One mentor text I plan to use is Donald Crews book BigMama’s. This is what Publishers Weekly has to say on Amazon about this book: Crews’s first book in five years is a departure for this gifted author/artist, and a truly joyous celebration. In his dynamic tale of family togetherness, an African American man recalls boyhood summers spent at his grandmother’s rural home in Florida. Each year the vacation began with an adventurous three-day train ride to Bigmama’s (“Not that she was big, but she was Mama’s mama”) in Cottondale. The hot, hazy months that followed were filled with relatives, fishing and good times. A backyard coop “where Sunday dinner’s chicken spent its last days,” the barn and pond all begged to be explored by rambunctious visitors. Even the stars shone brighter in the night sky at this wondrous place. Like the title character so lovingly depicted within, the book’s jacket is warm and enticing–vibrant, boldly outlined letters draw readers into a fragrant slice of Americana. Crews’s rich earth tones perfectly portray the rustic life of this bygone era, while the lanky, barefoot children embody the relaxed–and utterly relaxing–freedom of summer. In the manner of exemplary works for children, Bigmama’s works splendidly on more than one level. The evocative text provides plenty of action to interest younger readers and–for their parents–the nostalgic tone cannot fail to lovingly recall carefree days long past. Reality, in the form of a present-day metropolis viewed through a window, brings the story to an appropriate close, as the narrator, older and bearded, “even now” longs to recapture the essence of enchantment that was found at Bigmama’s.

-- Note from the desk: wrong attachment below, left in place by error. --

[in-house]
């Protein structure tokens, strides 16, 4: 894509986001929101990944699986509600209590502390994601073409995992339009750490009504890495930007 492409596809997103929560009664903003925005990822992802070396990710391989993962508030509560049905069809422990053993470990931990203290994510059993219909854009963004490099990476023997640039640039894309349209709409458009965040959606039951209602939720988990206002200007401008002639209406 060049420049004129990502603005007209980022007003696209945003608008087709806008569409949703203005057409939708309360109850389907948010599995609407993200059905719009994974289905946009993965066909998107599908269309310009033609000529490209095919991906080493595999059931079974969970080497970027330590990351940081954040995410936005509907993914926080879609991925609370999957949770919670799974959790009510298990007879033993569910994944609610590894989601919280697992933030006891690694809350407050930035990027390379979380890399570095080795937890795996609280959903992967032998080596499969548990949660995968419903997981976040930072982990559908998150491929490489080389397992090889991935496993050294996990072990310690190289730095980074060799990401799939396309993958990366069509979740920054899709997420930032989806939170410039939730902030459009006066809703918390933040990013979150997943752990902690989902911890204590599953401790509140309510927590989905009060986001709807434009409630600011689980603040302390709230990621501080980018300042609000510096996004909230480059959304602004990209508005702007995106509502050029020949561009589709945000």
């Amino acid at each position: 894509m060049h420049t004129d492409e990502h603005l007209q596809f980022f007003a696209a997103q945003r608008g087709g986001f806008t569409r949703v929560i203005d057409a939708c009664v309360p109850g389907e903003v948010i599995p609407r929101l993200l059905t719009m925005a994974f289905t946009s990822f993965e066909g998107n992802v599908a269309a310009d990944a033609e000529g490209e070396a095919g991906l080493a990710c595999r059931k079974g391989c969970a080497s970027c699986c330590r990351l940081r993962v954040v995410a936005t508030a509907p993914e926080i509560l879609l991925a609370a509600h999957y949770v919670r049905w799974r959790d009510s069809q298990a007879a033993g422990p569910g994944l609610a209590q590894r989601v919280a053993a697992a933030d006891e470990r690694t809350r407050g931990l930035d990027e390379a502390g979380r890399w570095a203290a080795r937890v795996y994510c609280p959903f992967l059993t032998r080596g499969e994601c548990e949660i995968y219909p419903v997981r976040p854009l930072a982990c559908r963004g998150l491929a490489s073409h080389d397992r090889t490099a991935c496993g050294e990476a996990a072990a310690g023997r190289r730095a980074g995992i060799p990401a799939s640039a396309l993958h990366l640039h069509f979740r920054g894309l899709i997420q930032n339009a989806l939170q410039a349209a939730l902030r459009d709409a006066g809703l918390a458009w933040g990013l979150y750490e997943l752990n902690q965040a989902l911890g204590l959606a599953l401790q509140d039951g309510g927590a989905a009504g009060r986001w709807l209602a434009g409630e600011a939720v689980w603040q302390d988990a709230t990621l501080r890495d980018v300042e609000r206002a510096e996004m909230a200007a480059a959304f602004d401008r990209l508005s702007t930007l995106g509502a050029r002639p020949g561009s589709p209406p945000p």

The other mentor texts, which continue the rural days-gone-by theme, are two books by Cynthia Rylant, The Relatives Came and When I was Young in the Mountains. Coming from a rural background, I adore both of these books and they will help my “city” kids develop some background knowledge at the same time…a win win situation! Both books focus on meaningful family relationships, country living, and memories.
How have you used memoir writing in your classroom and what mentor texts did you use as a model?
Until next time,